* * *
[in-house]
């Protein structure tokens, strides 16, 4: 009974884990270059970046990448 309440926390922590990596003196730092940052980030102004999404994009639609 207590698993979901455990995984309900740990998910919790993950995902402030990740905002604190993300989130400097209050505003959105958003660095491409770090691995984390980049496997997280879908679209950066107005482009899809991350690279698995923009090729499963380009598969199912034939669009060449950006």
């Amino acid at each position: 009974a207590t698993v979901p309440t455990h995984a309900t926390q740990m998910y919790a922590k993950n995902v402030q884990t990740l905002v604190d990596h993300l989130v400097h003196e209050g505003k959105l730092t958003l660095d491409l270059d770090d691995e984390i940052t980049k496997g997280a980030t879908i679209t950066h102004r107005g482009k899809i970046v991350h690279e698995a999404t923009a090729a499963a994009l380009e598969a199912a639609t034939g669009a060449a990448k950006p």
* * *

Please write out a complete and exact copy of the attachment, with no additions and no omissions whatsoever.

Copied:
[in-house]
């Protein structure tokens, strides 16, 4: 009974884990270059970046990448 309440926390922590990596003196730092940052980030102004999404994009639609 207590698993979901455990995984309900740990998910919790993950995902402030990740905002604190993300989130400097209050505003959105958003660095491409770090691995984390980049496997997280879908679209950066107005482009899809991350690279698995923009090729499963380009598969199912034939669009060449950006």
């Amino acid at each position: 009974a207590t698993v979901p309440t455990h995984a309900t926390q740990m998910y919790a922590k993950n995902v402030q884990t990740l905002v604190d990596h993300l989130v400097h003196e209050g505003k959105l730092t958003l660095d491409l270059d770090d691995e984390i940052t980049k496997g997280a980030t879908i679209t950066h102004r107005g482009k899809i970046v991350h690279e698995a999404t923009a090729a499963a994009l380009e598969a199912a639609t034939g669009a060449a990448k950006p």